While natural and man-made draws like Iguazu Falls and Machu Picchu are certainly excellent reasons to book a ticket to South America, there are plenty more off-road adventures to experience as well. From lesser-known Carnival celebrations to the world’s largest wetland, South America has plenty to offer travelers that live and trek by Robert Frost’s immortal words of taking the dirt, possibly non-existent, road less traveled.
[Also see our travel article “Ten Incredible Destinations Off the Beaten Path“]
10. Lanin National Park, San Martin de los Andes, Argentina
Torres del Paine National Park is, for good reason, a renowned place to continually have your mind blown by sheer beauty. For a more low-key but no less beautiful trek through Patagonia, try Lanin National Park in Argentina. Lanin has 20 glacial lakes and the towering, now-extinct cone-shaped Lanin volcano, which is a two-day climb. With over 413,000 hectares, the park is unsurprisingly a boredom-crusher. Trek to the Saltillo Waterfall, climb Chivo peak, kitesurf in the summer and ski in the winter, all with fewer visitors but a no less awesome adrenaline rush.
9. Cerro Cora National Park, Paraguay
Landlocked and overlooked, Paraguay still remains at the tail-end of must-see South America. One of the country’s jewels is Cerro Cora National Park, which lies on the Brazilian border. Even where it’s not inaccessible, it’s still pretty much void of visitors. Slather on the mosquito repellent and bring plenty of water as it can get well over 100 degrees Fahrenheit complete with punishing humidity. After cooling down in the Rio Aquidaban, search the savannah for tortoises, monkeys and the elusive jaguar among the red sandstone mountains. The park’s also famous for its historical sites. Visitors can check out pre-Colombian petroglyphs, and the park’s also the site of the end of the Triple Alliance War. There’s a small cabin open to overnight guests behind the visitor’s center, and much like the park itself, it’s unlikely you’ll have to share it with anyone else.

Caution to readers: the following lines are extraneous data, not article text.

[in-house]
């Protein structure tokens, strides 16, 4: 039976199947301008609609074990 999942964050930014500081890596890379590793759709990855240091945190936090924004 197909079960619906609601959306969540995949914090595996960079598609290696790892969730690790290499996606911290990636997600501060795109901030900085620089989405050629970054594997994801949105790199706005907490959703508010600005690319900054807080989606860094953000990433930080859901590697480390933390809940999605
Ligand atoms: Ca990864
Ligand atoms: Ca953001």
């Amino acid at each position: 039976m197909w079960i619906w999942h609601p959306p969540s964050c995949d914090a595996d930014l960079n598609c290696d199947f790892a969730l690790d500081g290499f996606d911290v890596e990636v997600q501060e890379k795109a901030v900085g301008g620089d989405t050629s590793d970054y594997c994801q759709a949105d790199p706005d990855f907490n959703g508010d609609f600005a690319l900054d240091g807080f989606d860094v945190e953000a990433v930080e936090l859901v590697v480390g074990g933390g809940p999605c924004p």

8. Salkantay trek and Choquequirao, Peru
Machu Picchu is deservedly one of the best places to see in South America. Getting there requires taking the train or the well-trod Inca Trail. However, there’s a less traveled alternative, especially outside the July-August high season, called the Salkantay trek. Unlike the Inca Trail, there’s no restriction on the number of people who can go on the trail or permits required. Choquequirao, or the other Machu Picchu, is currently only accessible by a 4-hour drive up mountain roads and then a 12 to 16-hour trek. This place won’t be off the beaten track for much longer though, as there’s plans to open an aerial tramway in late 2015, so the opportunity to share the heavenly views with just a few others and some condors won’t last for much longer.
7. Coyhaique, Chile
[Also see our travel article “Two Weeks in Chile“]
Coyhaique is in a bit of a no man’s land for visitors to Chile, as it’s just too north of tourist favorite Torres del Paine to make it a viable option for visitors with limited time. However, ditching those plans for a few days or a week in Coyhaique and the surrounding area is a gorgeous alternative. From the town center, bike ride to the nearby national park or rent a car to do away with the reliance on guided tours. Along the drive to Capillas de Marmol, stopping will be a frequent occurrence to photograph the stunning scenery, and it only gets better. Capillas de Marmol is a natural marble structure in a glacial lake, which has been smoothed out by the waves, and boats can navigate through the shallow caves. Get back on the road to see a dead forest rising out of a lake, typical southern Chile cemeteries and a receding glacier, all while enjoying the peace and quiet of an undiscovered place.
6. Montevideo, Uruguay
Carnival is synonymous with Brazil, but it’s actually Montevideo that has the world’s longest Carnival celebration. The 40-day long festivity of course includes fabulous women in headdresses and little else, and also integrates traditional Uruguayan culture. The most famous element is llamadas, the iconic drum parades. In Uruguay, drum groups dress up as magicians, old women or medicine men, and play candombe beats, keeping alive a tradition started with black slaves. The other local custom are muras, or political satires, and judges travel the country to see the performances before crowning the winning troupe at the final parade. Rio’s Carnival may be the biggest, but Montevideo’s is the longest, and since it’s lesser-known, it’s slightly easier to get in on the action.